- Nano Express
- Open Access
Multilayer Graphene with Chemical Modification as Transparent Conducting Electrodes in Organic Light-Emitting Diode
© The Author(s). 2017
- Received: 13 January 2017
- Accepted: 19 March 2017
- Published: 5 April 2017
Graphene is a promising candidate for the replacement of the typical transparent electrode indium tin oxide in optoelectronic devices. Currently, the application of polycrystalline graphene films grown by chemical vapor deposition is limited for their low electrical conductivity due to the poor transfer technique. In this work, we developed a new method of preparing tri-layer graphene films with chemical modification and explored the influence of doping and patterning process on the performance of the graphene films as transparent electrodes. In order to demonstrate the application of the tri-layer graphene films in optoelectronics, we fabricated the organic light-emitting diodes (OLEDs) based on them and found that plasma etching is feasible with certain influence on the quality of the graphene films and the performance of the OLEDs.
- Multilayer-doped graphene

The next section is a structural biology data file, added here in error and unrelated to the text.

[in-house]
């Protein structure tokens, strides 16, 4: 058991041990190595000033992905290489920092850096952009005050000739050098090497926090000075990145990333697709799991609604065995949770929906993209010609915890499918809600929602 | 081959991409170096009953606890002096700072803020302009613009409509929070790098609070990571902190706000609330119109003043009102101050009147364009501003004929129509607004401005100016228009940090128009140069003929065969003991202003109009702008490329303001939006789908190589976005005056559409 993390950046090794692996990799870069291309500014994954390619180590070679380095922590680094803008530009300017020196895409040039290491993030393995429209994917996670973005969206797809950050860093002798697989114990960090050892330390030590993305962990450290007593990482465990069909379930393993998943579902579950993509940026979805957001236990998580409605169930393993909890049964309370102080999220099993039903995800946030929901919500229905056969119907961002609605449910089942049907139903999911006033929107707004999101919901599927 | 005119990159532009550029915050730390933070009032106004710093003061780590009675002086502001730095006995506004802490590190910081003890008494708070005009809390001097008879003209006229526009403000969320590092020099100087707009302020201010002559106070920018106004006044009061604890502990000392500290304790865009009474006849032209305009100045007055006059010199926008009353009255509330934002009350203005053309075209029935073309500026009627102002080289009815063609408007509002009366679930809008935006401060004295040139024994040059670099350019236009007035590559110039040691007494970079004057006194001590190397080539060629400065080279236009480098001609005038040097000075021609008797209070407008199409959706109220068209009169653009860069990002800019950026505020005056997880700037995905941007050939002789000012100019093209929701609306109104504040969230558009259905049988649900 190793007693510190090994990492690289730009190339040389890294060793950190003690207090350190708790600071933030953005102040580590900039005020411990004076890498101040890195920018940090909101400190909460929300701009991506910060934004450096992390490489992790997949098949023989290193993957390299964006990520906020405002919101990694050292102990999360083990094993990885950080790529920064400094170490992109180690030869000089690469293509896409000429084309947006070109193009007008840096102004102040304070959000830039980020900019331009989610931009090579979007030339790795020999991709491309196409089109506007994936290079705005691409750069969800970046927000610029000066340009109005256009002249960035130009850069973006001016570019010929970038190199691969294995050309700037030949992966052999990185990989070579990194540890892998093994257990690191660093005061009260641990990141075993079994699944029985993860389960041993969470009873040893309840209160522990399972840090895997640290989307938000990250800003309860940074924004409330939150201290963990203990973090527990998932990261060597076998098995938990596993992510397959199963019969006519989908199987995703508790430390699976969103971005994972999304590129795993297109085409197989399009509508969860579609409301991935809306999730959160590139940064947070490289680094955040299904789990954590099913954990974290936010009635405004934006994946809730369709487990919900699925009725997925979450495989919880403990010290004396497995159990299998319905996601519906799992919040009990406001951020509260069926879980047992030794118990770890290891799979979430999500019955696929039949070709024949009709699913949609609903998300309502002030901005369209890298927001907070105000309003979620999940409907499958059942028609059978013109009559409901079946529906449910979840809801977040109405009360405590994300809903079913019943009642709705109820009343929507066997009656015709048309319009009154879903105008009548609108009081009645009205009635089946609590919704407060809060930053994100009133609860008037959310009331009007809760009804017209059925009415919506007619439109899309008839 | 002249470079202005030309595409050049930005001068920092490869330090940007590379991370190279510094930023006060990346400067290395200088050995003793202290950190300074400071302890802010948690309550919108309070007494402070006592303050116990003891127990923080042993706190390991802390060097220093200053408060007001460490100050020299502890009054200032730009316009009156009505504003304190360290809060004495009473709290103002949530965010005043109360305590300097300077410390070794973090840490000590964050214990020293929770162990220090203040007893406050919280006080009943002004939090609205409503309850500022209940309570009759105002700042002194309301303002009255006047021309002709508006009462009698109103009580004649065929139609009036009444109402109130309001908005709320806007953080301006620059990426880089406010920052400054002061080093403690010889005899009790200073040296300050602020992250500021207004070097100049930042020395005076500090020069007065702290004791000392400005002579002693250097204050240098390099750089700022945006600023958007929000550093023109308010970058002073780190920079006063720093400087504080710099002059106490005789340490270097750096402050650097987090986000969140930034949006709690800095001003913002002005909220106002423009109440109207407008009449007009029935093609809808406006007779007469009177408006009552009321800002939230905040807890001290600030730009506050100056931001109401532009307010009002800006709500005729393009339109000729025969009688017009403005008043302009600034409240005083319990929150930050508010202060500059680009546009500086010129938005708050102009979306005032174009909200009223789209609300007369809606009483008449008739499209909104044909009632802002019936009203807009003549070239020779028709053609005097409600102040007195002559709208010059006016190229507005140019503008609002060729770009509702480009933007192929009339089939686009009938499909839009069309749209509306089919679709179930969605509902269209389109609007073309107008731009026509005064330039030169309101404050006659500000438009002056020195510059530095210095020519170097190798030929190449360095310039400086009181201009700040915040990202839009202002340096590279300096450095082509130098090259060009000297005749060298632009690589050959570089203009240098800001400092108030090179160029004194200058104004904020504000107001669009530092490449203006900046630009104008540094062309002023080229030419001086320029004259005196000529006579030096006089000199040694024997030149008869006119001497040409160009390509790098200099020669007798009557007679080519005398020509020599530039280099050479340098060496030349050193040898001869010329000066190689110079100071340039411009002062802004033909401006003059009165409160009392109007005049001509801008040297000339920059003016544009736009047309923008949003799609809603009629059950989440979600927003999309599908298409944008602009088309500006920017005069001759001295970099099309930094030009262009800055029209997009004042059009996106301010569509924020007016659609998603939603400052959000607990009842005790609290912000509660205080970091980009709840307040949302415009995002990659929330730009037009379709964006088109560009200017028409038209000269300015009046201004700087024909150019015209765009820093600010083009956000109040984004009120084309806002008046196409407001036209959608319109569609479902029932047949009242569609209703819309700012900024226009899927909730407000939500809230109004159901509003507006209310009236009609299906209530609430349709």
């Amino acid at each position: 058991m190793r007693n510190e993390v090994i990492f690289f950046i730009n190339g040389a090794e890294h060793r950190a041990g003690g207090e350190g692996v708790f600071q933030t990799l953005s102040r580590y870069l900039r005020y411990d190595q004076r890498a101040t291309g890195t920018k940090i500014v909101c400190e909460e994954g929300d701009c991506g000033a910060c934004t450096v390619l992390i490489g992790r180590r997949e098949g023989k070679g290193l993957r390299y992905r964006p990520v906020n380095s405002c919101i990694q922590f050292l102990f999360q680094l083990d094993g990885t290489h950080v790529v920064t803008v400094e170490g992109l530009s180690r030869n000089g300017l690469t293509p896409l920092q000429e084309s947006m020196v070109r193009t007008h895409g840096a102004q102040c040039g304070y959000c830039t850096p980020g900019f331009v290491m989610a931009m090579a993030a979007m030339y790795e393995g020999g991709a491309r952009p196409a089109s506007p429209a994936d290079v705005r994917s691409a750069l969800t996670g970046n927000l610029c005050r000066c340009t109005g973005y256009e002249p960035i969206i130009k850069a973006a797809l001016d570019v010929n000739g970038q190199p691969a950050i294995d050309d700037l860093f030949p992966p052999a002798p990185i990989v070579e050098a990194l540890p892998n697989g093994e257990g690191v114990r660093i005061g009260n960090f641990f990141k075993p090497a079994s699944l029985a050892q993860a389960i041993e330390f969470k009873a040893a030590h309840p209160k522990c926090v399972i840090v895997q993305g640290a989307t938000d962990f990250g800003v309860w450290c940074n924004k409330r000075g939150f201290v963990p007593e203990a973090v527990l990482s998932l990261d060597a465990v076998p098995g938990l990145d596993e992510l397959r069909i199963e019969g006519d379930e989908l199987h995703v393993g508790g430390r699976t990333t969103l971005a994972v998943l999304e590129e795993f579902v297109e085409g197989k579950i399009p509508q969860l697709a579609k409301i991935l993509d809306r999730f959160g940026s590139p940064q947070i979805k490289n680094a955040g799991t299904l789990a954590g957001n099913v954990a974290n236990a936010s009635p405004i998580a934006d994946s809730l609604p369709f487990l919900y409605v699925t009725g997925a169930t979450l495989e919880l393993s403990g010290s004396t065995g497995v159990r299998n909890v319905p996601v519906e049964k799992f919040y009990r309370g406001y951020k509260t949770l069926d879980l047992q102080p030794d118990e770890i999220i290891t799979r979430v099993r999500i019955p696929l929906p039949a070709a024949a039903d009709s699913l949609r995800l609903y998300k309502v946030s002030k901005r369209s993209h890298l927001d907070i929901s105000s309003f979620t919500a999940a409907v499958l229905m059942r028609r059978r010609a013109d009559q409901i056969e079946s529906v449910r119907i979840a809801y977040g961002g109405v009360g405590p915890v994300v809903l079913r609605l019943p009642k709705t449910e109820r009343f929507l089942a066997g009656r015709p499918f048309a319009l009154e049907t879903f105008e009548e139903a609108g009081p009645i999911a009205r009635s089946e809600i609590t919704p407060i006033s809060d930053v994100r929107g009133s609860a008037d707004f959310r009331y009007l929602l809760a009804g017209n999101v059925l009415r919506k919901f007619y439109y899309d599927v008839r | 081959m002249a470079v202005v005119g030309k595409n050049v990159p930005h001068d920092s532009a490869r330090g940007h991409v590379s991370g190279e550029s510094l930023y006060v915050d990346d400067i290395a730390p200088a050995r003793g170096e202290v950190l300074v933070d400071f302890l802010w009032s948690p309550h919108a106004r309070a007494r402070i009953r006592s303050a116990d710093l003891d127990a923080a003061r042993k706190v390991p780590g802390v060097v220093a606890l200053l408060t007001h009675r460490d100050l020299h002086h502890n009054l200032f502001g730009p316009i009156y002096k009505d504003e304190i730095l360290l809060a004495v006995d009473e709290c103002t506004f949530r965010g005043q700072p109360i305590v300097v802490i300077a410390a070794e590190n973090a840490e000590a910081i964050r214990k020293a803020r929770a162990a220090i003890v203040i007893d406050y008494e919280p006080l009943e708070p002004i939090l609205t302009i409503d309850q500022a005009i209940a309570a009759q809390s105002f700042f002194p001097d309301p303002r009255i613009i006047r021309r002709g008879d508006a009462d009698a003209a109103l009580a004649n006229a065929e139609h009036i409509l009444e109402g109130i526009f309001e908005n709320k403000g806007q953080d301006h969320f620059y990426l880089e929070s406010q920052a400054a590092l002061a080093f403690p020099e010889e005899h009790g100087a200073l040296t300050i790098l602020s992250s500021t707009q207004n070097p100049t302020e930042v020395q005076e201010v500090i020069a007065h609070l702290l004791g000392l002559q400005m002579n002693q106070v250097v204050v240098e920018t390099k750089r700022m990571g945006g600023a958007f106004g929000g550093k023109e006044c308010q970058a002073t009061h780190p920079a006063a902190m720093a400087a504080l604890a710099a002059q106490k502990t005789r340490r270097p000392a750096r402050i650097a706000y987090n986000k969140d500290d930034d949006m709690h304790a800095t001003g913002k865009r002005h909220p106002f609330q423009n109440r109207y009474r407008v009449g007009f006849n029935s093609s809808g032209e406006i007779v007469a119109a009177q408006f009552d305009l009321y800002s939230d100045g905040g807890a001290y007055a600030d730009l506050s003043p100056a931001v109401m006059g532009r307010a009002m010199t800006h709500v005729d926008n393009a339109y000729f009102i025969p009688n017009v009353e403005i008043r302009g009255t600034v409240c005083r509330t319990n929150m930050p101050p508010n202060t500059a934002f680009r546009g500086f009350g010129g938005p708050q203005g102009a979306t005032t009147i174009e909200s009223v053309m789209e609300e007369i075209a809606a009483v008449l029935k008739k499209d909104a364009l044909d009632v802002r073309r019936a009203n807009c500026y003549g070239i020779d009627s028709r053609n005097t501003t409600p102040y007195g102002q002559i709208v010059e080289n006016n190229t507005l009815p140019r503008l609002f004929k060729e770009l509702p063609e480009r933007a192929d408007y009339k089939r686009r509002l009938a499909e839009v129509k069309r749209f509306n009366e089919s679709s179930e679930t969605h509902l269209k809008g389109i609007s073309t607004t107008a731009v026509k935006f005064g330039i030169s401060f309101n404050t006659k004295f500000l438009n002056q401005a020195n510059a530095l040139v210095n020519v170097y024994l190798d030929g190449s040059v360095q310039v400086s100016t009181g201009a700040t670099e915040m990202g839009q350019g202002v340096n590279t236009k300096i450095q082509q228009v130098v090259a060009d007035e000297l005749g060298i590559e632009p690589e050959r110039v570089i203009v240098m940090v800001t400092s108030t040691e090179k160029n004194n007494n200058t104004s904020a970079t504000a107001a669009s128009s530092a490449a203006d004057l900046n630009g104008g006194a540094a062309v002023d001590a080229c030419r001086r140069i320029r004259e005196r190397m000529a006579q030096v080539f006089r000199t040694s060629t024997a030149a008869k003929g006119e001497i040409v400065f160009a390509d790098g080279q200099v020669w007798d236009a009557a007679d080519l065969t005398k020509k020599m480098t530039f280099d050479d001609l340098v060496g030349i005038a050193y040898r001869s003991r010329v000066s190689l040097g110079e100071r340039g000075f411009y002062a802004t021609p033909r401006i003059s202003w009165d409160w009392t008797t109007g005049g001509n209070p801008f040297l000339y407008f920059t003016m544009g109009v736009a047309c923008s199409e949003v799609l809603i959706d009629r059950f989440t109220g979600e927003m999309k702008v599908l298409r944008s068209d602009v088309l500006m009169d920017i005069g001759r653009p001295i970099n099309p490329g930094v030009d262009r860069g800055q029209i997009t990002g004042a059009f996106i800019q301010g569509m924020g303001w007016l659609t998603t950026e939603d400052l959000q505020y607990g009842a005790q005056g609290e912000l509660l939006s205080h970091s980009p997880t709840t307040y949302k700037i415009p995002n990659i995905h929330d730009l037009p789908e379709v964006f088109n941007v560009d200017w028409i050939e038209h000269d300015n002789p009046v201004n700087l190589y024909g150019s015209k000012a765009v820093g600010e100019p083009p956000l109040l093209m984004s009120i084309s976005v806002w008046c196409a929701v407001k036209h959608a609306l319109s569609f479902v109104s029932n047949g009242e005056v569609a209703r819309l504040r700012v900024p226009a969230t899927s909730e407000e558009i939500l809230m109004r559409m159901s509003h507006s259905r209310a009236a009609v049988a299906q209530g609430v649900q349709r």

Transparent conductive materials play a significant role in optoelectronic devices such as solar cells [1–6], sensors [7–10], and organic light-emitting diodes (OLEDs) [11–13] and have attracted wide attention from the research community. The most conventionally used transparent conductive material is indium tin oxide (ITO), which has high optical transparency and electrical conductivity . Nevertheless, the increasing cost of indium, brittleness, and photoelectric attenuation due to indium diffusion limited the development of the OLEDs. Graphene, as a member of the two-dimensional material community, has excellent photoelectric performance, such as ultra-high carrier mobility and transparency, which shows tremendous potential to replace ITO as transparent conductive electrodes in photoelectric devices [15, 16]. The common method of preparing large-area graphene films is through chemical vapor deposition (CVD) on metallic substrates, which typically contains the transfer of the as-grown graphene onto target substrates for further device fabrication. However, the quality of graphene is greatly influenced by the growth conditions, and the high sheet resistance is still caused by the polycrystallinity, wrinkles, and impurities introduced during the transfer process [17–19]. It has attracted wide attention to further improve the conductivity of graphene films on the premise of ensuring high transmittance and achieving the application of graphene films as the anodes of the OLEDs. Yu Wang et al.  reported that they explored the application of laminated graphene as the transparent electrodes in organic solar cells. Chen Nie et al.  reported that they used vinylidene chloride/acrylic ester copolymer (OA)/dichloromethane solution to modify graphene and reduce the sheet resistance to 300 Ω/□. Moreover, they utilized the graphene/PEDOT:PSS composite transparent conductive films as the anodes to fabricate flexible blue OLED devices with high current efficiency. However, the conductivity of graphene films decreases over time as the OA doping is not stable; it is difficult to satisfy the needs of industrial application. Jaehyun Moon et al.  recently reported that the graphene patterning using laser or plasma methods turned out to be problematic and could not preserve graphene quality. In this article, we developed a new method of preparing multilayer graphene with the chemical modification, which can improve its sheet resistance to 150 Ω/□ with the optical transmittance above 91% in the visible spectrum. We explored the influence of the patterning process using plasma on the graphene transparent electrodes. In addition, we prepared OLED devices based on the graphene anodes, and achieved reasonable luminous efficiency.